I like to weave Russian folklore, myths and legends into my novels; be they the baba yagi of the Belarus swamps, Mayor Voloctic's house spirits, or Akulina's tale of the Uglish bell. During a Russian class at the University of Dayton, our professor expanded our appreciation for the Slavic culture by introducing us to the rusalka, a myth with which I was not familiar.
|Professor Tatiana Liaugmias|
Doctor Liaugmias' described the rusalka as the slimy ghost of drowned young women who tickled boys to death. Yes, tickled. She presented the story in such a dramatic fashion, I knew I had to include the rusalka in my novel Slogans: Our Children Our Future. I chose to write the scene from the viewpoint of three village lads. No one believes more in belligerent spirits and enjoys telling scary stories than that age group. Also, the riverside incident provided an excellent avenue to broaden their character.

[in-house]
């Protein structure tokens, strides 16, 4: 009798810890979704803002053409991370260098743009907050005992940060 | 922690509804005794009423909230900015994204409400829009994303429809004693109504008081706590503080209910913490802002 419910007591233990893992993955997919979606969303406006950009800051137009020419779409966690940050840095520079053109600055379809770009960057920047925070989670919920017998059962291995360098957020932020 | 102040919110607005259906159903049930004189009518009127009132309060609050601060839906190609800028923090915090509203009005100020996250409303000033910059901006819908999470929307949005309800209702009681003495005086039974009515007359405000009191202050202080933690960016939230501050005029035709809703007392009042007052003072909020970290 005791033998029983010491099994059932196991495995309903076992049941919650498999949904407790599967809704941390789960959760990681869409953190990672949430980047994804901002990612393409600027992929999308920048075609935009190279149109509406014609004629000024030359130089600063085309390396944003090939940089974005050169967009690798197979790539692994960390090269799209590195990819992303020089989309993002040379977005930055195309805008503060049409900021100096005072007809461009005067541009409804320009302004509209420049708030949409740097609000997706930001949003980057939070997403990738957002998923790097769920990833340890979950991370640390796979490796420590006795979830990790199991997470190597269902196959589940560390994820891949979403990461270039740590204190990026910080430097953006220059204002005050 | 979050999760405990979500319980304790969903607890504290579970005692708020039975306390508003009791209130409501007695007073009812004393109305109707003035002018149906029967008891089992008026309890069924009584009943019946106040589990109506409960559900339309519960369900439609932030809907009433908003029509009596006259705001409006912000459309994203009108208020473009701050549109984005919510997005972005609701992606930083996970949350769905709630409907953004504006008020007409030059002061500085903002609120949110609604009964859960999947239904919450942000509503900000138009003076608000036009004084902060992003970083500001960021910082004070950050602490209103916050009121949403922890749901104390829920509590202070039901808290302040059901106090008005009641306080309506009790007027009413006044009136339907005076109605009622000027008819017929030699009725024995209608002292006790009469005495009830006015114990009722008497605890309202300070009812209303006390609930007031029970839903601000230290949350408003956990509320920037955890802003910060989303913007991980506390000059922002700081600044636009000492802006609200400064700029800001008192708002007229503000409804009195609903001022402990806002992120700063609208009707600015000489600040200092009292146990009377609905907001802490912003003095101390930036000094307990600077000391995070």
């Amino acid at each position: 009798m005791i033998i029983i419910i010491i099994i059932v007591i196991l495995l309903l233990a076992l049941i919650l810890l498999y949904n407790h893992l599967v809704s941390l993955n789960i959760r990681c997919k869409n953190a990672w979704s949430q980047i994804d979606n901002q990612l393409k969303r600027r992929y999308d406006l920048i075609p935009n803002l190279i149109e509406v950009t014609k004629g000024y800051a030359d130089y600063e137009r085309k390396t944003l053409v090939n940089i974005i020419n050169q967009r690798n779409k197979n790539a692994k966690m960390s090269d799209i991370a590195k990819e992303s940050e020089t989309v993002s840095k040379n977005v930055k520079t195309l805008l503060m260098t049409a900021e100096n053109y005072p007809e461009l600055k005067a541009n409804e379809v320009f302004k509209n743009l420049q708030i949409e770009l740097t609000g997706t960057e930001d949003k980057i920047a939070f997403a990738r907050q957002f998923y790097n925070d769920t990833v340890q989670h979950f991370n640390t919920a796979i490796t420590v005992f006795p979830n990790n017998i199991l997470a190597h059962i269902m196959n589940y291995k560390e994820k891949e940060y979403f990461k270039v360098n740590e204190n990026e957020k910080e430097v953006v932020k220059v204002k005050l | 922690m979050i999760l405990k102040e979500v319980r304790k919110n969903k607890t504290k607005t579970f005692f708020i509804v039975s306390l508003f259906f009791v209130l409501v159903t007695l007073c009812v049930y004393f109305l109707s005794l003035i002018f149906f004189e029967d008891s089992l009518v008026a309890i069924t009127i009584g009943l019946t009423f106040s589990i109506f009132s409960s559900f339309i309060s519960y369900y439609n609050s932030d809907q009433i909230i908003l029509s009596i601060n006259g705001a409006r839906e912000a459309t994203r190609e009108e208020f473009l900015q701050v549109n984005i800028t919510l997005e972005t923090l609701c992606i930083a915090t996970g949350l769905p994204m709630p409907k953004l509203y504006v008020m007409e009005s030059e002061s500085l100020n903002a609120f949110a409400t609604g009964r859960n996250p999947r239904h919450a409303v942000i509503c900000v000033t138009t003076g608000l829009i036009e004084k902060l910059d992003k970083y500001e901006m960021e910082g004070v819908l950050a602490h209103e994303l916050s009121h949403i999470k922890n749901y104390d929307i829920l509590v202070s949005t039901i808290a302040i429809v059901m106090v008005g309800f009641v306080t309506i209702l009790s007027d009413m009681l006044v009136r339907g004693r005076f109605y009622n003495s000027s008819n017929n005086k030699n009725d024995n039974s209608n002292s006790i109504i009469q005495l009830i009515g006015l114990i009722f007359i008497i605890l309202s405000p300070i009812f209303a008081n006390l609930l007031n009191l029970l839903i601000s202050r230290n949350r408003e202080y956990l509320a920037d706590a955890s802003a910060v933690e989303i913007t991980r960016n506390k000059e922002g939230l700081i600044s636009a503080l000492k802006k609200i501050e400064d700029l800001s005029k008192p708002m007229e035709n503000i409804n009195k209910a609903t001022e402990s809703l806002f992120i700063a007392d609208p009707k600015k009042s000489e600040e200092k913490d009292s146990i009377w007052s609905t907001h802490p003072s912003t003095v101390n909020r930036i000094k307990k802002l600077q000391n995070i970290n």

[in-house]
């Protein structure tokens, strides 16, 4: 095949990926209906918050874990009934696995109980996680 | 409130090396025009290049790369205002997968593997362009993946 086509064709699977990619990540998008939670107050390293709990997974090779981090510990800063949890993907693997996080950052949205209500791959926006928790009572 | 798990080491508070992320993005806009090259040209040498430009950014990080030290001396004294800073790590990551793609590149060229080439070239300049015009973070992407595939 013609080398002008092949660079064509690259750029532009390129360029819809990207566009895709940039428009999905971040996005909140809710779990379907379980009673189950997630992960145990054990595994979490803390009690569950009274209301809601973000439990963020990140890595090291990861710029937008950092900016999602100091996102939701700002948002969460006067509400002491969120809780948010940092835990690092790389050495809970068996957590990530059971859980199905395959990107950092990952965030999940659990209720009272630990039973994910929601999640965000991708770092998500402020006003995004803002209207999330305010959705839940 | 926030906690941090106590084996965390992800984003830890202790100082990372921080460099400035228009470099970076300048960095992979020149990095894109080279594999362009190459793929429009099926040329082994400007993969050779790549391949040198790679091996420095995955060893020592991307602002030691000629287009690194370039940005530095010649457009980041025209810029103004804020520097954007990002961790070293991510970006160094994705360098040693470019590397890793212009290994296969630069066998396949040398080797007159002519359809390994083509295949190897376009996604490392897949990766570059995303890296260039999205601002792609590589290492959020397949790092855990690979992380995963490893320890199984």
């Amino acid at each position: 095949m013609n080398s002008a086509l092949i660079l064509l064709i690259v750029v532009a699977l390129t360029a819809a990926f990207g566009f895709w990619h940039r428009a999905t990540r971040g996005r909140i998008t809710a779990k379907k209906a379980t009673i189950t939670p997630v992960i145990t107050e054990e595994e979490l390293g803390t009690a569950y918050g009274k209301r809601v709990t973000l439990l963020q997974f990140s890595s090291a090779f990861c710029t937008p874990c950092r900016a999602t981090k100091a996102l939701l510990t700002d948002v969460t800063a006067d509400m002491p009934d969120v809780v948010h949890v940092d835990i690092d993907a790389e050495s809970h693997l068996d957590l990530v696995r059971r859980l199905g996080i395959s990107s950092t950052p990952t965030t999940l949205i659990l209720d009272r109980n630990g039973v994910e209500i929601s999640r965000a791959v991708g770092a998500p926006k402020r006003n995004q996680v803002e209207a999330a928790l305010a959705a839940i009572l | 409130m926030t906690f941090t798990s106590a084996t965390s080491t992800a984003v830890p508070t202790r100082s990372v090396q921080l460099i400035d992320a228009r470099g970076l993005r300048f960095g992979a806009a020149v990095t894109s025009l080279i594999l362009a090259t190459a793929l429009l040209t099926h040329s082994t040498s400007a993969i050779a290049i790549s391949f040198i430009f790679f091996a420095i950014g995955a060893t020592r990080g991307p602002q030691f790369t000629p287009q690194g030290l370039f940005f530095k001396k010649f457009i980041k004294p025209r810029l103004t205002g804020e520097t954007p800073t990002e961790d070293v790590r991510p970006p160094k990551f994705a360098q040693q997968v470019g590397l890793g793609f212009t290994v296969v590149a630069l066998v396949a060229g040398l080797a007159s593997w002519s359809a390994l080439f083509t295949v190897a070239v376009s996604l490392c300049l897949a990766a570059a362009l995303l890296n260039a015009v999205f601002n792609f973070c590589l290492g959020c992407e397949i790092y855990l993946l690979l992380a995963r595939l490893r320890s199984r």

* * *
Oleg studied the river; then the sinking sun. “We better get going. All those splashes in the deeps will awaken the rusalka and then we'll be in big trouble.”
“There's no such thing as rusalka.” Stepha said and flung another stone. “Master Gleb said they're just make-believe pagan stories to keep babies from the river.”
Oleg shook his head. “Oh, they're real alright. One of the Staroverok boys told me one time a girl from the village fell in and drowned and she became a rusalka because his cousin saw her return to the village one night. Then this other boy saw her and said her skin looked like wet bread dough and her hair was dripping with weeds and so were her clothes and then she crept from izbah to izbah looking for a boy to tickle.”
“That's the dumbest thing I ever heard.” Stepha was just about to cock his arm when icy fingers caressed his sides and began to tickle.Stepha's shrieks echoed off the rocky hills and sailed up and downstream. He leapt toward the water, slipped and plunged into the winter-chill. By time Stepha righted himself, Vanya and his icy fingers were mere specks on the trail, his long-limbed legs flying back to the village. For a moment, Stepha thought about giving chase but thought better. Unlike rusalka, Vanya's speed was not make-believe.
* * *In early 1900 Dvorak wrote an opera based on the rusalka tale. The synopsis sounds an awful lot like the plot of Hans Christian Andersen's Little Mermaid, written in 1837. I'm not saying Dvorak stole the idea, but one wonders.
|Dvorak's opera Rusalka|